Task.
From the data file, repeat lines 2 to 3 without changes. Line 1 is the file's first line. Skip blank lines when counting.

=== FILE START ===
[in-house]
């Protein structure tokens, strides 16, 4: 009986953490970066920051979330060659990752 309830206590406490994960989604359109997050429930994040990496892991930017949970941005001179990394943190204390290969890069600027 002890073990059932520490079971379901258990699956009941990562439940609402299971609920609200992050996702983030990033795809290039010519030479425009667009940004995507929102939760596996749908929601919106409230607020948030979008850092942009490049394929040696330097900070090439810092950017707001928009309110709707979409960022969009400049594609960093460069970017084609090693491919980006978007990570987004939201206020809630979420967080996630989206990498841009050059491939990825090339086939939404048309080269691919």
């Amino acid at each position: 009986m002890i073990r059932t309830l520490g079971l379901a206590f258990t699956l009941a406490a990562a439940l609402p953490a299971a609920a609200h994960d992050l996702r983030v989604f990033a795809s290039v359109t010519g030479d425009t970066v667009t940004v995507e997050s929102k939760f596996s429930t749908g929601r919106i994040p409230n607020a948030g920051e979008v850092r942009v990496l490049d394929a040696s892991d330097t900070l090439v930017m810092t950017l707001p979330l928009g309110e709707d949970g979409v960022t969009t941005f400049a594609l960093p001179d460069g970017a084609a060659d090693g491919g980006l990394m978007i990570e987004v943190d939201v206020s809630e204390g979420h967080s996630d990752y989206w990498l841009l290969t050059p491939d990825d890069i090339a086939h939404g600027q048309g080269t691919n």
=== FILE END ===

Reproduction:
């Protein structure tokens, strides 16, 4: 009986953490970066920051979330060659990752 309830206590406490994960989604359109997050429930994040990496892991930017949970941005001179990394943190204390290969890069600027 002890073990059932520490079971379901258990699956009941990562439940609402299971609920609200992050996702983030990033795809290039010519030479425009667009940004995507929102939760596996749908929601919106409230607020948030979008850092942009490049394929040696330097900070090439810092950017707001928009309110709707979409960022969009400049594609960093460069970017084609090693491919980006978007990570987004939201206020809630979420967080996630989206990498841009050059491939990825090339086939939404048309080269691919």
């Amino acid at each position: 009986m002890i073990r059932t309830l520490g079971l379901a206590f258990t699956l009941a406490a990562a439940l609402p953490a299971a609920a609200h994960d992050l996702r983030v989604f990033a795809s290039v359109t010519g030479d425009t970066v667009t940004v995507e997050s929102k939760f596996s429930t749908g929601r919106i994040p409230n607020a948030g920051e979008v850092r942009v990496l490049d394929a040696s892991d330097t900070l090439v930017m810092t950017l707001p979330l928009g309110e709707d949970g979409v960022t969009t941005f400049a594609l960093p001179d460069g970017a084609a060659d090693g491919g980006l990394m978007i990570e987004v943190d939201v206020s809630e204390g979420h967080s996630d990752y989206w990498l841009l290969t050059p491939d990825d890069i090339a086939h939404g600027q048309g080269t691919n």